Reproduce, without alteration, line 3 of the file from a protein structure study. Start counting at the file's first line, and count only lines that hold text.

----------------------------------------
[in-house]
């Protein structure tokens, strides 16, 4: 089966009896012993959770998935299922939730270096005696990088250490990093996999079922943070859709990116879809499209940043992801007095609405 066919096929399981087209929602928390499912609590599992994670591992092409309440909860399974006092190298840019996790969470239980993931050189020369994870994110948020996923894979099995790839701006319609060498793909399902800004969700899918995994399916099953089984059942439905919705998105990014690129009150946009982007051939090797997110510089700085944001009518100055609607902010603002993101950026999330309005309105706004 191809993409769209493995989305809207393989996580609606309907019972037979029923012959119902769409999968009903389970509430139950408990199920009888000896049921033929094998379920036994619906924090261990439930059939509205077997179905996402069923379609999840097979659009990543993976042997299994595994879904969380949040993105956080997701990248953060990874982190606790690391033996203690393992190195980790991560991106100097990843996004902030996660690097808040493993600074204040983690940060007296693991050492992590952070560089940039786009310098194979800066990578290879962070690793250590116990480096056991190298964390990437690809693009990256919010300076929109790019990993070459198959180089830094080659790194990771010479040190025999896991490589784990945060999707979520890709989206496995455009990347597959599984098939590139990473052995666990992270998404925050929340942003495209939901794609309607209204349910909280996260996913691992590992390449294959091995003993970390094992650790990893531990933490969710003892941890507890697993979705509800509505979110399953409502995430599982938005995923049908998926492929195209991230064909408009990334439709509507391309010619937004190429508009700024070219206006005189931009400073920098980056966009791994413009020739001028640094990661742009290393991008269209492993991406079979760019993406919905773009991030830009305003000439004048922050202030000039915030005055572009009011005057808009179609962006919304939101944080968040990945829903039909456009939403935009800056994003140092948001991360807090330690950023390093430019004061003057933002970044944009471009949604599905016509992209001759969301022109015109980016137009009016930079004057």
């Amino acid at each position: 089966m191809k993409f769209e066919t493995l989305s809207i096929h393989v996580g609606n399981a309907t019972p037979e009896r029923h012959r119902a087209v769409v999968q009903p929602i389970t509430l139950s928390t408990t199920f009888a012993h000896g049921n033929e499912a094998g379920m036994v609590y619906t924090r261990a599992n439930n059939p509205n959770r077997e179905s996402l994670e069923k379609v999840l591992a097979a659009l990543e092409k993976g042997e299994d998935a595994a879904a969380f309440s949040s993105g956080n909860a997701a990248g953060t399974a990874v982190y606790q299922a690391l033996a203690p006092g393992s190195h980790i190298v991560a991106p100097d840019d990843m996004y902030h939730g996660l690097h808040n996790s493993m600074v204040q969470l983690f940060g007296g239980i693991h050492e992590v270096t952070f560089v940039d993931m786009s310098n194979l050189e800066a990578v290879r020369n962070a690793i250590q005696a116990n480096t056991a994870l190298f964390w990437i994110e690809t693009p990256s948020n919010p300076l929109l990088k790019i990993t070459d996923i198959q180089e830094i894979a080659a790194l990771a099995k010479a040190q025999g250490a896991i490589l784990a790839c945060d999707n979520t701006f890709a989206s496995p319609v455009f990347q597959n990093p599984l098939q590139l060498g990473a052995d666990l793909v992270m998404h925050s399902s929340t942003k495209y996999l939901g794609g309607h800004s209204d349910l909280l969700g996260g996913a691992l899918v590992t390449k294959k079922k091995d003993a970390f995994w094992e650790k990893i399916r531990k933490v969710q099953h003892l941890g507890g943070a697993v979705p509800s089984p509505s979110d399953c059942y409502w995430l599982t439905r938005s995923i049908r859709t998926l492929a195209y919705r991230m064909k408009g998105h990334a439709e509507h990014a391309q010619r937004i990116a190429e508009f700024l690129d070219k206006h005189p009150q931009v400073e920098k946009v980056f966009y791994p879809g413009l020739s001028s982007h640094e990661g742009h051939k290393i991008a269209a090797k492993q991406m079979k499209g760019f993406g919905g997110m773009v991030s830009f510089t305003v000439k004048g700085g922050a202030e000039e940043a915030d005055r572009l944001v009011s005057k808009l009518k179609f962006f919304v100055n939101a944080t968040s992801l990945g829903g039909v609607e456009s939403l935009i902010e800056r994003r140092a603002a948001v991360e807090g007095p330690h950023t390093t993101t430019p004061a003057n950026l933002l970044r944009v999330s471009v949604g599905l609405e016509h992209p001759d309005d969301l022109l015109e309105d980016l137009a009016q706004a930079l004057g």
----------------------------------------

């Amino acid at each position: 089966m191809k993409f769209e066919t493995l989305s809207i096929h393989v996580g609606n399981a309907t019972p037979e009896r029923h012959r119902a087209v769409v999968q009903p929602i389970t509430l139950s928390t408990t199920f009888a012993h000896g049921n033929e499912a094998g379920m036994v609590y619906t924090r261990a599992n439930n059939p509205n959770r077997e179905s996402l994670e069923k379609v999840l591992a097979a659009l990543e092409k993976g042997e299994d998935a595994a879904a969380f309440s949040s993105g956080n909860a997701a990248g953060t399974a990874v982190y606790q299922a690391l033996a203690p006092g393992s190195h980790i190298v991560a991106p100097d840019d990843m996004y902030h939730g996660l690097h808040n996790s493993m600074v204040q969470l983690f940060g007296g239980i693991h050492e992590v270096t952070f560089v940039d993931m786009s310098n194979l050189e800066a990578v290879r020369n962070a690793i250590q005696a116990n480096t056991a994870l190298f964390w990437i994110e690809t693009p990256s948020n919010p300076l929109l990088k790019i990993t070459d996923i198959q180089e830094i894979a080659a790194l990771a099995k010479a040190q025999g250490a896991i490589l784990a790839c945060d999707n979520t701006f890709a989206s496995p319609v455009f990347q597959n990093p599984l098939q590139l060498g990473a052995d666990l793909v992270m998404h925050s399902s929340t942003k495209y996999l939901g794609g309607h800004s209204d349910l909280l969700g996260g996913a691992l899918v590992t390449k294959k079922k091995d003993a970390f995994w094992e650790k990893i399916r531990k933490v969710q099953h003892l941890g507890g943070a697993v979705p509800s089984p509505s979110d399953c059942y409502w995430l599982t439905r938005s995923i049908r859709t998926l492929a195209y919705r991230m064909k408009g998105h990334a439709e509507h990014a391309q010619r937004i990116a190429e508009f700024l690129d070219k206006h005189p009150q931009v400073e920098k946009v980056f966009y791994p879809g413009l020739s001028s982007h640094e990661g742009h051939k290393i991008a269209a090797k492993q991406m079979k499209g760019f993406g919905g997110m773009v991030s830009f510089t305003v000439k004048g700085g922050a202030e000039e940043a915030d005055r572009l944001v009011s005057k808009l009518k179609f962006f919304v100055n939101a944080t968040s992801l990945g829903g039909v609607e456009s939403l935009i902010e800056r994003r140092a603002a948001v991360e807090g007095p330690h950023t390093t993101t430019p004061a003057n950026l933002l970044r944009v999330s471009v949604g599905l609405e016509h992209p001759d309005d969301l022109l015109e309105d980016l137009a009016q706004a930079l004057g």